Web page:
Monday, September 10, 2012

Here I sit.  Outside in the sun of California's southern bay, catching every smooth breeze in my untended mane of hair.  It is Saturday after all.  I hear the constant but varied clanking and chipping of rock in the near distance. My husband is working on his first stone tool - a beautiful and shining spectacle of obsidian obtained through the Internet as a recent Christmas gift.  

I am not making tools.  I have just finished drying a surplus of cherry tomatoes in the oven.  Perhaps they are too dry- time will tell.  I have spent the last few hours sitting under the wisteria canopy in the backyard of our rental house in Torrance, reading books about finding love and farming (at the same time) in an attempt to live vicariously through the lives of the authors.  

At the moment we are living on leased land.  For LA it's a pretty good size, probably because it lacks a garage.  The dirt was light brown, loose, and devoid of life.  In the interim between moving back to Indiana and living where we are now (thats a whole other story), we opted to make the most of it, trying out some gardening here  to learn from our experience.  Having shoveled the sad land and picked out the skeletons of weeds, we headed to the local farmers market and purchased worms which promised to breathe life back into the cement encased plot.  

Four cherry tomatoes, two peppers, one eggplant, and a cucumber later our dirt resembles roasted coffee grounds and is teaming with life.  We recently pulled out the expended cucumber and planted two young zucchini plants, also purchased from the farmers market.  It turns out we don't eat that much cucumber but ended up buying zucchini at the market week after week.  Lesson one: when you are growing food for yourself, plant what you eat.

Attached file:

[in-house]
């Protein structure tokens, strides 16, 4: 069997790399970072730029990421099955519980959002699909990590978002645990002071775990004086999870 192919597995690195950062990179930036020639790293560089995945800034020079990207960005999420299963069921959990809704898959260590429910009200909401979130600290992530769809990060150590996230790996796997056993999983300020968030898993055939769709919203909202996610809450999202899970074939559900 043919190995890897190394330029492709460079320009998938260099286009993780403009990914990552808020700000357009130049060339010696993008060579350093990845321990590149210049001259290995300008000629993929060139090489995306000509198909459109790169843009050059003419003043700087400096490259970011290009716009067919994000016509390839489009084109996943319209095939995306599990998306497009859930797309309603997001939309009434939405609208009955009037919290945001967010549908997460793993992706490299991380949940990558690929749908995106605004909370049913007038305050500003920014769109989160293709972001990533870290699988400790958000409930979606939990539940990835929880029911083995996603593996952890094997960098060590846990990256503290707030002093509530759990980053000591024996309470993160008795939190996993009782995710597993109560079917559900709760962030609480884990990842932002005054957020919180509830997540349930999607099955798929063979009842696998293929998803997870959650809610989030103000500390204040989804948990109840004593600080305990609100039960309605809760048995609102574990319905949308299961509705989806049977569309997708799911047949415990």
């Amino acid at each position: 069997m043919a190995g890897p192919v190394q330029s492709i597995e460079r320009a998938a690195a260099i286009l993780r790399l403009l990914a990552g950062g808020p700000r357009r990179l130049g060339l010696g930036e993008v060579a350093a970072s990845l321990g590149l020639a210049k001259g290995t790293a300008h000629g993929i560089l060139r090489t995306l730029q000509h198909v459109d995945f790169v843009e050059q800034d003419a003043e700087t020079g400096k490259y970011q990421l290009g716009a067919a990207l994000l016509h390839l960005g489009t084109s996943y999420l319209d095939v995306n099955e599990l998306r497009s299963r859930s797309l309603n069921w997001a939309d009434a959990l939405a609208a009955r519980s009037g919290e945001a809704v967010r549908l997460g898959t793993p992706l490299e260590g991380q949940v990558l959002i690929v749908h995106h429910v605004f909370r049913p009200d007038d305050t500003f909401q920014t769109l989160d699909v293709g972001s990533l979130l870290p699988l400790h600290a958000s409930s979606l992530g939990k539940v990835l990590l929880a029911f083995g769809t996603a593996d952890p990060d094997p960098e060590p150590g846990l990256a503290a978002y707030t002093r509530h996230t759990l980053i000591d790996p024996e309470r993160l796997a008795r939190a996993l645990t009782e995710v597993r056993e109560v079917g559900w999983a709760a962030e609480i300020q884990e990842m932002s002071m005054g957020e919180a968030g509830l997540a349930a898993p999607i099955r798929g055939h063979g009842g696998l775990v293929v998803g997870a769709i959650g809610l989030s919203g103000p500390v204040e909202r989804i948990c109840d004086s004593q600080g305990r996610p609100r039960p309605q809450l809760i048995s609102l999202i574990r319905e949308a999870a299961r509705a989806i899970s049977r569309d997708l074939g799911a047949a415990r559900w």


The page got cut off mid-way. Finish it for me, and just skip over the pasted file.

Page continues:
We also added some worm castings to a forgotten piece of dirt near the shed that houses the weed mower (we don't believe in growing grass in climates that can't support it naturally) and some of the other belongings we can't fit into our small rental and planted kale.  It's our first experience with growing the stuff, but we purchase it fairly regularly and figured it would be worth the try.  White flies have nearly decimated it, but J has been vacuuming the plants and they are starting to show promise.  

All this is in preparation of our our future homestead.  I dream of heading out to the hen house with a blanket around my shoulders while I wait for my morning coffee to brew and my fresh baked bread to toast.  I can almost taste the crisp air that brings out the sweetest in the apples we haven't yet planted.  We have a dream for our cozy quarter acre in northern Indianapolis.  Farmers often talk of using the winter as their time to plan...this is our extended winter.  It just happens to be September, sunny, and 75.

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